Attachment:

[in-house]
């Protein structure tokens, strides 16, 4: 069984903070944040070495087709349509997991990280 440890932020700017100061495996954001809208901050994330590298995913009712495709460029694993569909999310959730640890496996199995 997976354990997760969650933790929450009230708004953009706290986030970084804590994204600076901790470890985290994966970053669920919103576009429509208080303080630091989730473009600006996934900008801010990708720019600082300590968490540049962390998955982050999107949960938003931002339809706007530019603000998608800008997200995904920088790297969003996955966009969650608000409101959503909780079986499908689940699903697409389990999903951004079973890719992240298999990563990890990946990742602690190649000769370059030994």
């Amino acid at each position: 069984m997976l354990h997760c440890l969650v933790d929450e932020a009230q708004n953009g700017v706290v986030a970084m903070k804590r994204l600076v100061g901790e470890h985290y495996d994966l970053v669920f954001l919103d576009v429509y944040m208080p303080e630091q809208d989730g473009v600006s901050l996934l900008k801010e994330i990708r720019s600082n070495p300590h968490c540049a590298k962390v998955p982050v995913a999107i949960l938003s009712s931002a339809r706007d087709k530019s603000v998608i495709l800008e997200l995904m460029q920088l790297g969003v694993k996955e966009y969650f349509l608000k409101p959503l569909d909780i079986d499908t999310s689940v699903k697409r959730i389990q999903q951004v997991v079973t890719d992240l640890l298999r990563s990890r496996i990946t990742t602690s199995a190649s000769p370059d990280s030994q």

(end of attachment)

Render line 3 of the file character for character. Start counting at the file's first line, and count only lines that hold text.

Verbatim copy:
């Amino acid at each position: 069984m997976l354990h997760c440890l969650v933790d929450e932020a009230q708004n953009g700017v706290v986030a970084m903070k804590r994204l600076v100061g901790e470890h985290y495996d994966l970053v669920f954001l919103d576009v429509y944040m208080p303080e630091q809208d989730g473009v600006s901050l996934l900008k801010e994330i990708r720019s600082n070495p300590h968490c540049a590298k962390v998955p982050v995913a999107i949960l938003s009712s931002a339809r706007d087709k530019s603000v998608i495709l800008e997200l995904m460029q920088l790297g969003v694993k996955e966009y969650f349509l608000k409101p959503l569909d909780i079986d499908t999310s689940v699903k697409r959730i389990q999903q951004v997991v079973t890719d992240l640890l298999r990563s990890r496996i990946t990742t602690s199995a190649s000769p370059d990280s030994q």